The recipe is an easy mix of grapefruit juice, Campari and sugar. If you don’t have an ice cream maker, you can pour the base into a glass 9×13 dish, pop it in the freezer and scrape the mix with a fork every 30 minutes until you’ve made granita. Can’t be bothered to scrape ice crystals every half hour? Pour the mix into popsicle molds instead.

Sorbet, granita or popsicle – this recipe is worth a try. It’s delicious, easy to make, and apparently much better than my gazpacho.

Grapefruit Campari Sorbet
Recipe from the ice cream king himself,  David Lebovitz

3 cups fresh-squeezed pink grapefruit juice (I was able to get almost 3 cups of juice from 4 grapefruits and then just topped it off with a splash of orange juice from the fridge)
¾ cup sugar
¼ cup Campari

Warm 1 cup of the grapefruit juice and the sugar over low heat, stirring until the sugar is dissolved.

Remove from heat and stir the mixture into remaining grapefruit juice. Add the Campari and stir well.

Chill the mixture and then freeze according to your ice cream machine’s instructions. Or make granita. Or make popsicles. Just make it.

Let It Go

I didn’t snap until May, which is damn impressive considering the movie and its earworm of a soundtrack had been out for six months.  Despite the fact that my own kids weren’t that enamored with Frozen, the rest of the country was, and so we suffered.  All of us.  Until inspiration struck during a car ride on Mother’s Day.

We weren’t even listening to the Disney Channel or KidzBop or any other station that panders to pint-sized tyrants with horrible taste in music.  And yet, the familiar opening notes of Let It Go started to fill the car.  I groaned.  And then impulsively blurted out:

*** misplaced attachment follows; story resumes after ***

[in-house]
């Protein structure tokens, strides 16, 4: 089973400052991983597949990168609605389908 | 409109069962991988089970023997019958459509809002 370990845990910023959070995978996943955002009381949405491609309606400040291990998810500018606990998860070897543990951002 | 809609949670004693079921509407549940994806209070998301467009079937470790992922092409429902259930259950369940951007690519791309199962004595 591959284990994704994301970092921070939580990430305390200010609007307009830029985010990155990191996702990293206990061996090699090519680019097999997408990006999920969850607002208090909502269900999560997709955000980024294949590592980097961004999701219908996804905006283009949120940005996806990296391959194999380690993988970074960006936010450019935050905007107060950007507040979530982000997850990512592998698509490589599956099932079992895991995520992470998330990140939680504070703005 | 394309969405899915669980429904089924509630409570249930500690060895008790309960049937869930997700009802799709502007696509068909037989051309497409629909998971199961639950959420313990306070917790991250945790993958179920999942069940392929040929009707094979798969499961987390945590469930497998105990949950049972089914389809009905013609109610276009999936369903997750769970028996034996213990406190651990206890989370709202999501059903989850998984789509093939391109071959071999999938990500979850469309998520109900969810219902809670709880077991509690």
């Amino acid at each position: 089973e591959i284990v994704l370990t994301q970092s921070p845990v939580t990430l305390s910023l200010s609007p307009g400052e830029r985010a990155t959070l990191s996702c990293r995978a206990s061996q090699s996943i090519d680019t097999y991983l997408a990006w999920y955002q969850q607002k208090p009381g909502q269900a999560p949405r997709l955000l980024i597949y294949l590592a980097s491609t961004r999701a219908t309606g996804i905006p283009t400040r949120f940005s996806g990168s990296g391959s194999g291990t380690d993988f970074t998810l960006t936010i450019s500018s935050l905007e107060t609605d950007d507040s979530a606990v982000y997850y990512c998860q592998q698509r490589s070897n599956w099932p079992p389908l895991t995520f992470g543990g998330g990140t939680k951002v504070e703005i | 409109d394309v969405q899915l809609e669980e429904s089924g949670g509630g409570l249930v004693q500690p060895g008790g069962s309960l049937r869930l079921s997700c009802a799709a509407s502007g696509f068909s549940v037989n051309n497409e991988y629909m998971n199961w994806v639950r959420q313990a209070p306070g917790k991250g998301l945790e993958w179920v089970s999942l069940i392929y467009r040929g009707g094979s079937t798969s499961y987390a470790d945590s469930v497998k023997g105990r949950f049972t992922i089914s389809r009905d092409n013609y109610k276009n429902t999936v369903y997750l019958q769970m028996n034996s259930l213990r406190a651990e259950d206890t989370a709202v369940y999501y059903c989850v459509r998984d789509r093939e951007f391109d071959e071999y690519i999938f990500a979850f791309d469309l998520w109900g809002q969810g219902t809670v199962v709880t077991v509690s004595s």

“Hey kids, here’s a fun fact.  Did you know that this song is really about farting?”

They looked at me, horrified yet curious.  “Just listen,” I told them.

The wind is howling like this swirling storm inside
Couldn’t keep it in, heaven knows I tried!

I heard giggles from the back seat.

Conceal, don’t feel, don’t let them know
Well, now they know!

 Bigger laughs fill the car.  By the time we got to the chorus, they were roaring.

 Let it go, let it go
Can’t hold it back anymore
Let it go, let it go
Turn away and slam the door!

The song finished, cementing another bond within our family: a juvenile, gross inside joke.  I made them promise not to repeat it and made my son pinky swear to keep it together when his teacher plays the Frozen soundtrack during free choice time at school.  They agreed, and considering that I didn’t receive any phone calls from the teachers, I think they kept their word.

I frequently lament the fact that time with my kids has passed way too quickly.  I miss the details about life with little ones: footie pajamas, counting to “eleventeen,” the smell of baby shampoo.  Predictably, I’ve turned into the weird lady at Target who grins way too enthusiastically at anyone under the age of two.

But as much as I miss the baby stage, big kids have their advantages.  Aside from the obvious stuff like not pooping on themselves and knowing how to start the coffee maker for me in the morning, it’s also been fun to give them a glimpse of me as a person, not just me as a mom.

They’re old enough to be able to handle (and perhaps even appreciate) that I have a dry sense of humor and a fondness for the occasional, well-placed curse word.  It’s time for them to understand that I cry shamelessly at all happy, sad and sappy occasions. Especially the sappy occasions.  And they need to know that I will never, ever be a morning person.

It’s kind of a relief to outgrow my role of angelic caretaker and become more of a camp counselor – still in charge but also able to bend the rules occasionally.  I don’t think I’ll ever get over longing for the baby days, but when I’m feeling nostalgic I’ll try and remember that toddlers never would have laughed with me about poor flatulent Elsa encouraging little girls everywhere to just let it go.